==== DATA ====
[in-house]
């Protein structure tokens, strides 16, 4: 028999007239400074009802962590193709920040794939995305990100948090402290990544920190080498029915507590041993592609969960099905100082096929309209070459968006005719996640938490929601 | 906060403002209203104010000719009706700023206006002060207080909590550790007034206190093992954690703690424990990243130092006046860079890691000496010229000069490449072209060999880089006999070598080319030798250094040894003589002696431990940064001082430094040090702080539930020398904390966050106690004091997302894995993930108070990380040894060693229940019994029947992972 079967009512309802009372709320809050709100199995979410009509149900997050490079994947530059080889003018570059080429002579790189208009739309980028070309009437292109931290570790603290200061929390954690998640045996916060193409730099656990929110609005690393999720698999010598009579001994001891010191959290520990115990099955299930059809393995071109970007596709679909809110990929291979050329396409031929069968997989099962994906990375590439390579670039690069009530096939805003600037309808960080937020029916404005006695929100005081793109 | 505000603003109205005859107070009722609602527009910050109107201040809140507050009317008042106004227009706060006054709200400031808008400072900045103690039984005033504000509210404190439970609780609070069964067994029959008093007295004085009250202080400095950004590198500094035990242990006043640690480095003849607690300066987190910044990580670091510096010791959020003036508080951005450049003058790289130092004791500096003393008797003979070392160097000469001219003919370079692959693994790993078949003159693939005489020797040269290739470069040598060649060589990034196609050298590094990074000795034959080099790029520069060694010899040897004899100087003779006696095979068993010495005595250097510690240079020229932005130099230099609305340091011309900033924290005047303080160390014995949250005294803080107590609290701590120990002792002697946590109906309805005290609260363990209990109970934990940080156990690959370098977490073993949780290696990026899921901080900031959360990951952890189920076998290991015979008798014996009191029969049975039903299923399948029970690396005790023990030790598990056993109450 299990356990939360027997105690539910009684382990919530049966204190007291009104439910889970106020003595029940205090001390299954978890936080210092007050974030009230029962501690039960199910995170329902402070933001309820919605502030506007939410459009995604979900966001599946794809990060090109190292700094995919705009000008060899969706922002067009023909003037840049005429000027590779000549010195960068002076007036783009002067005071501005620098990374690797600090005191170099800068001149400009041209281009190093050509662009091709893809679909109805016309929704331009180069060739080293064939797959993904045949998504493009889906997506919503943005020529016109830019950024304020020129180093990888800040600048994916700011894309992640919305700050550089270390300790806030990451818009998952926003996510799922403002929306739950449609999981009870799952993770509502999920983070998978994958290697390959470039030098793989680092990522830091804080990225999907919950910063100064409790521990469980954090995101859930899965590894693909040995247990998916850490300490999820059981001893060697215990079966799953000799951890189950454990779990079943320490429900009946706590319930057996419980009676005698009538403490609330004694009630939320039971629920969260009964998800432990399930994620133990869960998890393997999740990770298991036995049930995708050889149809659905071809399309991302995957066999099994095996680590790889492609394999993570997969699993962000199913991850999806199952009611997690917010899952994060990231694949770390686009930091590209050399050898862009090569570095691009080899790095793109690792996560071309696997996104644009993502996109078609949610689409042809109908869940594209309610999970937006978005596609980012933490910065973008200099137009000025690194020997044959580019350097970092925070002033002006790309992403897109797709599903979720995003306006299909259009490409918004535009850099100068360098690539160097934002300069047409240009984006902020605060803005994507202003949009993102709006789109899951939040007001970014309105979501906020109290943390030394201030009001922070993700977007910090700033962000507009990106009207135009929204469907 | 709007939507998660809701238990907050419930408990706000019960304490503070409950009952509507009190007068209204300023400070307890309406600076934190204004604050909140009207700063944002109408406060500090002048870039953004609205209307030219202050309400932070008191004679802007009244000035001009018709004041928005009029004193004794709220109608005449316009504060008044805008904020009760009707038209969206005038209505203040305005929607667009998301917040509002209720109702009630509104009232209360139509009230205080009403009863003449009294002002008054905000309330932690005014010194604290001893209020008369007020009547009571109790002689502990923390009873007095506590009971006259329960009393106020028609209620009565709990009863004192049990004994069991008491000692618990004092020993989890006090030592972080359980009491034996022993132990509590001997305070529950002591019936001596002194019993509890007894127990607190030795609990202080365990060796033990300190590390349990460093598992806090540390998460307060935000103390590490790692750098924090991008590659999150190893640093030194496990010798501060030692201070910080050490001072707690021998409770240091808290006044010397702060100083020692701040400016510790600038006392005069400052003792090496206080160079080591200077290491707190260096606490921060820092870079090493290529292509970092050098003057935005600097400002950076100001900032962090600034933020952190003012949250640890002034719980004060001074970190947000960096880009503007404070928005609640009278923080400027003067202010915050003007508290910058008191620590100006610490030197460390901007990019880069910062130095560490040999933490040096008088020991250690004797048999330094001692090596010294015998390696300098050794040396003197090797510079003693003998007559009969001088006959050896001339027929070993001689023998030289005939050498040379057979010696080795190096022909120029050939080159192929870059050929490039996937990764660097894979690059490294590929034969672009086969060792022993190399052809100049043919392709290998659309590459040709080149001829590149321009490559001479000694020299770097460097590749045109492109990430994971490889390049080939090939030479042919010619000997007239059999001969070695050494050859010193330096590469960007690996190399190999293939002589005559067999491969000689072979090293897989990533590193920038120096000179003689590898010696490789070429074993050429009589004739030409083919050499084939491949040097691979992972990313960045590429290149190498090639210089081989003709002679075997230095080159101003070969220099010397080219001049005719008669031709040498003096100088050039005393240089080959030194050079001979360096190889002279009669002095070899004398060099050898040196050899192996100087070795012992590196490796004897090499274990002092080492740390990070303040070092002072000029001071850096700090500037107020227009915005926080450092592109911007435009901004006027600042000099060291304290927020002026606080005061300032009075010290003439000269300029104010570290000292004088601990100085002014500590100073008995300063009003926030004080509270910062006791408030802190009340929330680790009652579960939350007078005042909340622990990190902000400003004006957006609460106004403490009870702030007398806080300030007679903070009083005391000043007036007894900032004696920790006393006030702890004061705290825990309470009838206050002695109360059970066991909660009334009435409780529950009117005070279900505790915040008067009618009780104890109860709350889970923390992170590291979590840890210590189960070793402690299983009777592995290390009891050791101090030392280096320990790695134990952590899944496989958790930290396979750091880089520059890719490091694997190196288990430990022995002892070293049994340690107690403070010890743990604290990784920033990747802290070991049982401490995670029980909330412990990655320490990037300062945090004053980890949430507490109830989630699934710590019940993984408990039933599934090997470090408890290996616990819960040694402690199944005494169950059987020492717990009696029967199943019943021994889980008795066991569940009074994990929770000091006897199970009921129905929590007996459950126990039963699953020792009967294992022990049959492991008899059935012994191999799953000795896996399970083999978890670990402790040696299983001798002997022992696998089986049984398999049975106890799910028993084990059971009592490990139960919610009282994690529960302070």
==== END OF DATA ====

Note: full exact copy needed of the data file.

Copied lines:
[in-house]
């Protein structure tokens, strides 16, 4: 028999007239400074009802962590193709920040794939995305990100948090402290990544920190080498029915507590041993592609969960099905100082096929309209070459968006005719996640938490929601 | 906060403002209203104010000719009706700023206006002060207080909590550790007034206190093992954690703690424990990243130092006046860079890691000496010229000069490449072209060999880089006999070598080319030798250094040894003589002696431990940064001082430094040090702080539930020398904390966050106690004091997302894995993930108070990380040894060693229940019994029947992972 079967009512309802009372709320809050709100199995979410009509149900997050490079994947530059080889003018570059080429002579790189208009739309980028070309009437292109931290570790603290200061929390954690998640045996916060193409730099656990929110609005690393999720698999010598009579001994001891010191959290520990115990099955299930059809393995071109970007596709679909809110990929291979050329396409031929069968997989099962994906990375590439390579670039690069009530096939805003600037309808960080937020029916404005006695929100005081793109 | 505000603003109205005859107070009722609602527009910050109107201040809140507050009317008042106004227009706060006054709200400031808008400072900045103690039984005033504000509210404190439970609780609070069964067994029959008093007295004085009250202080400095950004590198500094035990242990006043640690480095003849607690300066987190910044990580670091510096010791959020003036508080951005450049003058790289130092004791500096003393008797003979070392160097000469001219003919370079692959693994790993078949003159693939005489020797040269290739470069040598060649060589990034196609050298590094990074000795034959080099790029520069060694010899040897004899100087003779006696095979068993010495005595250097510690240079020229932005130099230099609305340091011309900033924290005047303080160390014995949250005294803080107590609290701590120990002792002697946590109906309805005290609260363990209990109970934990940080156990690959370098977490073993949780290696990026899921901080900031959360990951952890189920076998290991015979008798014996009191029969049975039903299923399948029970690396005790023990030790598990056993109450 299990356990939360027997105690539910009684382990919530049966204190007291009104439910889970106020003595029940205090001390299954978890936080210092007050974030009230029962501690039960199910995170329902402070933001309820919605502030506007939410459009995604979900966001599946794809990060090109190292700094995919705009000008060899969706922002067009023909003037840049005429000027590779000549010195960068002076007036783009002067005071501005620098990374690797600090005191170099800068001149400009041209281009190093050509662009091709893809679909109805016309929704331009180069060739080293064939797959993904045949998504493009889906997506919503943005020529016109830019950024304020020129180093990888800040600048994916700011894309992640919305700050550089270390300790806030990451818009998952926003996510799922403002929306739950449609999981009870799952993770509502999920983070998978994958290697390959470039030098793989680092990522830091804080990225999907919950910063100064409790521990469980954090995101859930899965590894693909040995247990998916850490300490999820059981001893060697215990079966799953000799951890189950454990779990079943320490429900009946706590319930057996419980009676005698009538403490609330004694009630939320039971629920969260009964998800432990399930994620133990869960998890393997999740990770298991036995049930995708050889149809659905071809399309991302995957066999099994095996680590790889492609394999993570997969699993962000199913991850999806199952009611997690917010899952994060990231694949770390686009930091590209050399050898862009090569570095691009080899790095793109690792996560071309696997996104644009993502996109078609949610689409042809109908869940594209309610999970937006978005596609980012933490910065973008200099137009000025690194020997044959580019350097970092925070002033002006790309992403897109797709599903979720995003306006299909259009490409918004535009850099100068360098690539160097934002300069047409240009984006902020605060803005994507202003949009993102709006789109899951939040007001970014309105979501906020109290943390030394201030009001922070993700977007910090700033962000507009990106009207135009929204469907 | 709007939507998660809701238990907050419930408990706000019960304490503070409950009952509507009190007068209204300023400070307890309406600076934190204004604050909140009207700063944002109408406060500090002048870039953004609205209307030219202050309400932070008191004679802007009244000035001009018709004041928005009029004193004794709220109608005449316009504060008044805008904020009760009707038209969206005038209505203040305005929607667009998301917040509002209720109702009630509104009232209360139509009230205080009403009863003449009294002002008054905000309330932690005014010194604290001893209020008369007020009547009571109790002689502990923390009873007095506590009971006259329960009393106020028609209620009565709990009863004192049990004994069991008491000692618990004092020993989890006090030592972080359980009491034996022993132990509590001997305070529950002591019936001596002194019993509890007894127990607190030795609990202080365990060796033990300190590390349990460093598992806090540390998460307060935000103390590490790692750098924090991008590659999150190893640093030194496990010798501060030692201070910080050490001072707690021998409770240091808290006044010397702060100083020692701040400016510790600038006392005069400052003792090496206080160079080591200077290491707190260096606490921060820092870079090493290529292509970092050098003057935005600097400002950076100001900032962090600034933020952190003012949250640890002034719980004060001074970190947000960096880009503007404070928005609640009278923080400027003067202010915050003007508290910058008191620590100006610490030197460390901007990019880069910062130095560490040999933490040096008088020991250690004797048999330094001692090596010294015998390696300098050794040396003197090797510079003693003998007559009969001088006959050896001339027929070993001689023998030289005939050498040379057979010696080795190096022909120029050939080159192929870059050929490039996937990764660097894979690059490294590929034969672009086969060792022993190399052809100049043919392709290998659309590459040709080149001829590149321009490559001479000694020299770097460097590749045109492109990430994971490889390049080939090939030479042919010619000997007239059999001969070695050494050859010193330096590469960007690996190399190999293939002589005559067999491969000689072979090293897989990533590193920038120096000179003689590898010696490789070429074993050429009589004739030409083919050499084939491949040097691979992972990313960045590429290149190498090639210089081989003709002679075997230095080159101003070969220099010397080219001049005719008669031709040498003096100088050039005393240089080959030194050079001979360096190889002279009669002095070899004398060099050898040196050899192996100087070795012992590196490796004897090499274990002092080492740390990070303040070092002072000029001071850096700090500037107020227009915005926080450092592109911007435009901004006027600042000099060291304290927020002026606080005061300032009075010290003439000269300029104010570290000292004088601990100085002014500590100073008995300063009003926030004080509270910062006791408030802190009340929330680790009652579960939350007078005042909340622990990190902000400003004006957006609460106004403490009870702030007398806080300030007679903070009083005391000043007036007894900032004696920790006393006030702890004061705290825990309470009838206050002695109360059970066991909660009334009435409780529950009117005070279900505790915040008067009618009780104890109860709350889970923390992170590291979590840890210590189960070793402690299983009777592995290390009891050791101090030392280096320990790695134990952590899944496989958790930290396979750091880089520059890719490091694997190196288990430990022995002892070293049994340690107690403070010890743990604290990784920033990747802290070991049982401490995670029980909330412990990655320490990037300062945090004053980890949430507490109830989630699934710590019940993984408990039933599934090997470090408890290996616990819960040694402690199944005494169950059987020492717990009696029967199943019943021994889980008795066991569940009074994990929770000091006897199970009921129905929590007996459950126990039963699953020792009967294992022990049959492991008899059935012994191999799953000795896996399970083999978890670990402790040696299983001798002997022992696998089986049984398999049975106890799910028993084990059971009592490990139960919610009282994690529960302070």